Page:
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Nov 23, 2021

Axios AM

Hello, Tuesday. Smart Brevity™ count: 1,196 words ... 4½ minutes. Edited by Zachary Basu.

1 big thing — Booster snafu: Shots lagged data

Illustration: Annelise Capossela/Axios

Federal officials waited months before making all adults eligible for COVID booster shots — meaning millions in America lack the strongest possible protection for Thanksgiving, Axios' Caitlin Owens reports.

  • Why it matters: The confusing process delayed what has now become a critical effort to stave off another wave of the pandemic.

Where it stands: 41% of vaccinated Americans 65+ have received a booster shot, as have 19% of all vaccinated adults, per the CDC.

  • "Some of us were there several months ago," David Kessler, chief science officer of Biden's COVID response, told Axios. "Some wanted more data. In the end, there’s a convergence of opinions. It's the way an open scientific public health process should work."

Reality check: Most vaccinated people, even without a booster, still have very strong protection against serious illness or death. But the booster drastically increases defenses against even mild infections.

What happened: Preliminary data released months ago suggested a significant decline in vaccines' effectiveness at preventing infection, although they held up well against severe disease.

  • Based on that data, the Biden administration had hoped to begin allowing booster shots in September for any American adult who was at least eight months removed from their second dose.
  • The CDC and the FDA opted instead to only authorize boosters for seniors, people with high-risk medical conditions and people at high risk of infection. Last week, boosters were opened to everyone at least six months after their initial shots.

In the meantime, red and blue states alike decided to ignore the CDC and open up booster eligibility on their own.

  • Millions of people who weren't technically eligible for boosters got them anyway.

Between the lines: The U.S. drug approval process — with its insistence on high-quality data and careful expert reviews — is the world's gold standard precisely because it moves deliberately. Regulators have been trying to figure out how to adapt that system to a fast-moving pandemic.

  • Some federal officials, as well as many outside experts, said there wasn't enough data to make a broad booster recommendation earlier.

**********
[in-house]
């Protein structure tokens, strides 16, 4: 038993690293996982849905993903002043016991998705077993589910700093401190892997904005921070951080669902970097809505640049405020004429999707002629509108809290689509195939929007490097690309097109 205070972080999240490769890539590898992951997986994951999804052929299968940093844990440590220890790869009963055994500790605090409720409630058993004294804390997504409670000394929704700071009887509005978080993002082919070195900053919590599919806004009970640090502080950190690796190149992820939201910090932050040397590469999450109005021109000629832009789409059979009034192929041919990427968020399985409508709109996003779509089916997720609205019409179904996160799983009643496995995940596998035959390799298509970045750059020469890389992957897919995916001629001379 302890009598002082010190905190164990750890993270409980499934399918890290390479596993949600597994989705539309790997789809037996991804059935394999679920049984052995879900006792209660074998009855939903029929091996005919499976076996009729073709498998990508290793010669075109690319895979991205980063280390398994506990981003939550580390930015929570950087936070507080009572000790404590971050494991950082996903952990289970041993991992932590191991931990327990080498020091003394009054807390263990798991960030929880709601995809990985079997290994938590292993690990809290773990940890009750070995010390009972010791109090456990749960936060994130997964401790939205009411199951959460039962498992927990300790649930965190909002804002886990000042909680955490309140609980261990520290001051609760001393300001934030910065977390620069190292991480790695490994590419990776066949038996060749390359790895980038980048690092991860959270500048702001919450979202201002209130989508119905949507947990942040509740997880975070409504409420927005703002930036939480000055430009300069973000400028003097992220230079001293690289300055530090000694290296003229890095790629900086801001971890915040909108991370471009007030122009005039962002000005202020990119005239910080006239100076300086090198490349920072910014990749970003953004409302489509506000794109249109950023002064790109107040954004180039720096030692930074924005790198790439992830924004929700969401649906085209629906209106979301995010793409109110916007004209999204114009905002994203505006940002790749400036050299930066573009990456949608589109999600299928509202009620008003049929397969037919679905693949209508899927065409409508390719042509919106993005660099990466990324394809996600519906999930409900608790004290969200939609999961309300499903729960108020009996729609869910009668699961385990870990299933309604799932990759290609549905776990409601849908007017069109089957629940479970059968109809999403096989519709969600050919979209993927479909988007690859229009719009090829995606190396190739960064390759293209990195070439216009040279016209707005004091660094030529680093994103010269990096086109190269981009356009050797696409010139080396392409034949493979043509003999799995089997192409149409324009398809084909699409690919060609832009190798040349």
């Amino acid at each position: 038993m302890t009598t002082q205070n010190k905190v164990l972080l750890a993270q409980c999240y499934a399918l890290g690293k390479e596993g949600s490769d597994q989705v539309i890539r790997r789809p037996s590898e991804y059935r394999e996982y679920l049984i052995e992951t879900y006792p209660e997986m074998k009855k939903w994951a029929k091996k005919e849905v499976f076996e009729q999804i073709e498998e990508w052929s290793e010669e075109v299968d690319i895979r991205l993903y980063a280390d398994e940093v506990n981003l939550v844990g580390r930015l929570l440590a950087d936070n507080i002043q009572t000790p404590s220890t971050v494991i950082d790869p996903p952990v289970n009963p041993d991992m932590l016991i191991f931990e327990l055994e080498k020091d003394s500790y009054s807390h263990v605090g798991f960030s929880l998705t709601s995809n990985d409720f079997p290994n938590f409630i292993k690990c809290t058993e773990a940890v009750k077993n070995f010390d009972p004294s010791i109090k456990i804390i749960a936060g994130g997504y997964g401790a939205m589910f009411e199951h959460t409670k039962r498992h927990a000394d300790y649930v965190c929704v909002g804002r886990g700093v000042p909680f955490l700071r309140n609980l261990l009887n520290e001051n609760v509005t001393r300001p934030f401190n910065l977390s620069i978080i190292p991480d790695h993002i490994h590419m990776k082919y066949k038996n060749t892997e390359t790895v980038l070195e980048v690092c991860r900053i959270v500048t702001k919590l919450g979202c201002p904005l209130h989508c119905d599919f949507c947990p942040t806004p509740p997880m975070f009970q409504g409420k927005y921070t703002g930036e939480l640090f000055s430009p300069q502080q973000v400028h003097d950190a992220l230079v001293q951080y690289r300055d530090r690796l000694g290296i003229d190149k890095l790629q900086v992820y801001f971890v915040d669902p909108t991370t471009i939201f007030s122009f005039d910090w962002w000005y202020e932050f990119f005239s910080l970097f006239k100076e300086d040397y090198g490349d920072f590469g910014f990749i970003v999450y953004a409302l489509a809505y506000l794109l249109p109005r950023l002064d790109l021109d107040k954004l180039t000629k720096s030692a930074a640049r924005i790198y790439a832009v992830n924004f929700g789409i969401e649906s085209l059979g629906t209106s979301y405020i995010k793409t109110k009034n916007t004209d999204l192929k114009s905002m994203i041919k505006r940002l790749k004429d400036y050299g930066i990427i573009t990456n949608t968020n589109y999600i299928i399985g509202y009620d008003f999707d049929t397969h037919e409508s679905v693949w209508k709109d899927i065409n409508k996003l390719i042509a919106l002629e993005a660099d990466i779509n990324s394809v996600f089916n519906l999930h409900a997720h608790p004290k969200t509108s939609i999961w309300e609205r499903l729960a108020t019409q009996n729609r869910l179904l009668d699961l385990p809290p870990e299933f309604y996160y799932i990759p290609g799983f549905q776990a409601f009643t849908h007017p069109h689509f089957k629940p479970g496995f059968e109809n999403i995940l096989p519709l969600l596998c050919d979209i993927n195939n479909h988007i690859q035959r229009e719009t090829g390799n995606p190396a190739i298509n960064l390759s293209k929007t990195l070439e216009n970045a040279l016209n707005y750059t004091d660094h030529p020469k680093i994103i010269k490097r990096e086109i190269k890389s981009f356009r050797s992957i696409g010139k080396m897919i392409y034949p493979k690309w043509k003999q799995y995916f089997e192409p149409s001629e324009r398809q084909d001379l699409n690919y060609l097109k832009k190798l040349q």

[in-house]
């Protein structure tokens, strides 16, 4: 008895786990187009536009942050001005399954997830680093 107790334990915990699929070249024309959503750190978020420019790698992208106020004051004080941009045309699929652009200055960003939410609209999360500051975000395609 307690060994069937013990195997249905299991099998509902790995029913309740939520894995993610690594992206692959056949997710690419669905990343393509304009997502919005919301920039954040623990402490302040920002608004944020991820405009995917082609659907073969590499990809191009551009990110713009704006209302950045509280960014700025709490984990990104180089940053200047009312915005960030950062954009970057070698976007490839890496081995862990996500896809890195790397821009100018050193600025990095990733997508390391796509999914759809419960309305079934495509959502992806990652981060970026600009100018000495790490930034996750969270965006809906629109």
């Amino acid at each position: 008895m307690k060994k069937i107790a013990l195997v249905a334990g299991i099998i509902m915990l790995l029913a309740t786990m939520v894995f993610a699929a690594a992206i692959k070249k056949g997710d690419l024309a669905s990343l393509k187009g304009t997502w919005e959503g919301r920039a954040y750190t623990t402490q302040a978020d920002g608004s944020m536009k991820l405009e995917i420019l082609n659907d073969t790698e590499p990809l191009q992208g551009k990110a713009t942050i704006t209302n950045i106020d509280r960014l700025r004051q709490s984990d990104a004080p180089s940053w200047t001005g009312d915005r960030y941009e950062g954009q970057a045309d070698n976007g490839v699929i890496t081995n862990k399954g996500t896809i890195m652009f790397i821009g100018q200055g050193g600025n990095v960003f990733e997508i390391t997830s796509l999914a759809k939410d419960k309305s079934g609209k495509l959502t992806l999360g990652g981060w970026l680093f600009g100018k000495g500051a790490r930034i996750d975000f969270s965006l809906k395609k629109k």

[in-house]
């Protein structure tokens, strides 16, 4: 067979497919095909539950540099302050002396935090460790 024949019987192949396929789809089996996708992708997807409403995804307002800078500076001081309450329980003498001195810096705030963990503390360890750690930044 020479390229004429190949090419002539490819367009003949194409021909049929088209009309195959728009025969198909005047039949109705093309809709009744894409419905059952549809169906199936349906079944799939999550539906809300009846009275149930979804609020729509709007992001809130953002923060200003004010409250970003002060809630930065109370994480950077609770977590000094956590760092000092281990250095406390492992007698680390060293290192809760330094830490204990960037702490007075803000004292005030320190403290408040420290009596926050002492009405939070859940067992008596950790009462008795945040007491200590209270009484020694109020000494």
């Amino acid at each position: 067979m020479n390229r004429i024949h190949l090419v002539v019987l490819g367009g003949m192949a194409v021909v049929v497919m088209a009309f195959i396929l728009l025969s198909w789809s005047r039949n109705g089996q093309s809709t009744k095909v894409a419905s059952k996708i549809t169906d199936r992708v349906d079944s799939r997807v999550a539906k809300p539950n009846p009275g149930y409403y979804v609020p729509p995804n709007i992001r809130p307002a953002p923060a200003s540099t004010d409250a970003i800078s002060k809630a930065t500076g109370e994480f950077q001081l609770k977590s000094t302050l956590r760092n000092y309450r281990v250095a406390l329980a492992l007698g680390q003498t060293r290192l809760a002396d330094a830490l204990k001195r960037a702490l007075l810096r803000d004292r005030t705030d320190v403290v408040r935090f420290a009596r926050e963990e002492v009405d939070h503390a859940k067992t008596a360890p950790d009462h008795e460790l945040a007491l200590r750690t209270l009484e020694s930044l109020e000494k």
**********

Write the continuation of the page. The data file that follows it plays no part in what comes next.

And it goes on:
• Early on, many public health experts also argued that it was unethical to give Americans a third shot while much of the rest of the world awaited their first.
  • Data from Israel, which embraced boosters beginning last summer, has been key to making the case that boosters are needed.

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2. This could be big: Fear for Ethiopian capital
Ethiopia's House of Peoples' Representatives approves state of emergency, in Addis Ababa on Nov. 4. Photo: Eduardo Soteras/AFP via Getty Images

The Biden administration is sounding the alarm over the deteriorating security situation in Ethiopia, where the government in Addis Ababa has called on civilians to arm themselves against rebels marching on the capital.

  • Why it matters: The collapse of Ethiopia — a major African country with a population of 115 million — could cause a massive humanitarian crisis and destabilize the entire region, Axios' Zachary Basu writes.

In the northern region of Tigray, there have been credible reports of ethnic cleansing and the government using starvation as a weapon of war. Now the Tigrayan rebels are on the offensive and reportedly within 200 miles of the capital.

  • The State Department has issued multiple advisories and held a series of briefings to hammer the same message: There will be no Kabul-style airlift, and U.S. citizens need to get out now while commercial flights are still available.
  • Non-emergency staff at the U.S. embassy in Addis Ababa was ordered to leave in early November. The embassy has not been fully evacuated, but that could change in instant.